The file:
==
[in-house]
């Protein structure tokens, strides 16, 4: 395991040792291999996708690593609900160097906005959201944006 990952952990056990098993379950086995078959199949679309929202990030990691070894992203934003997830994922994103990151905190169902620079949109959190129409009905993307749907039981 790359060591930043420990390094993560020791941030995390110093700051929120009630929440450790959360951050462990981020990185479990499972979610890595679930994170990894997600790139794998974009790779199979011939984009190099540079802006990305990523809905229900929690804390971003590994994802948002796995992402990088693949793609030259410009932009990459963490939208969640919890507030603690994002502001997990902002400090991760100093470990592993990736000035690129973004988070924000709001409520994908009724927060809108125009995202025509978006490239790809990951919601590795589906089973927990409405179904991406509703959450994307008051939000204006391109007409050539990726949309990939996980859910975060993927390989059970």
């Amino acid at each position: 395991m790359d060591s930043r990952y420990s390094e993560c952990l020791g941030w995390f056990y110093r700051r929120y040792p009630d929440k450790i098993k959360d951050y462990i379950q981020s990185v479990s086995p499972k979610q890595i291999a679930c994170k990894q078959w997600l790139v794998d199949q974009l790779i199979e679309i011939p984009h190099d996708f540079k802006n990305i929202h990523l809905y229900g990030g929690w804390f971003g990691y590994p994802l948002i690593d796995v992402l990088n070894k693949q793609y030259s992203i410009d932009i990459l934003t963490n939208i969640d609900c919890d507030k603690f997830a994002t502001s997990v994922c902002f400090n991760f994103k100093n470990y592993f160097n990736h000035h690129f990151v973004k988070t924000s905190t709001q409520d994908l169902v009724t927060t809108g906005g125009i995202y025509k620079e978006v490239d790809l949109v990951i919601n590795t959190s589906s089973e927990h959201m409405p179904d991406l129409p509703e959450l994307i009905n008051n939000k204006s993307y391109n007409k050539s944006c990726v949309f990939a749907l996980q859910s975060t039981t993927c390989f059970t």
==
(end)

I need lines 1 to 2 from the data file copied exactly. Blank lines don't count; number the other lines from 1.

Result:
[in-house]
């Protein structure tokens, strides 16, 4: 395991040792291999996708690593609900160097906005959201944006 990952952990056990098993379950086995078959199949679309929202990030990691070894992203934003997830994922994103990151905190169902620079949109959190129409009905993307749907039981 790359060591930043420990390094993560020791941030995390110093700051929120009630929440450790959360951050462990981020990185479990499972979610890595679930994170990894997600790139794998974009790779199979011939984009190099540079802006990305990523809905229900929690804390971003590994994802948002796995992402990088693949793609030259410009932009990459963490939208969640919890507030603690994002502001997990902002400090991760100093470990592993990736000035690129973004988070924000709001409520994908009724927060809108125009995202025509978006490239790809990951919601590795589906089973927990409405179904991406509703959450994307008051939000204006391109007409050539990726949309990939996980859910975060993927390989059970």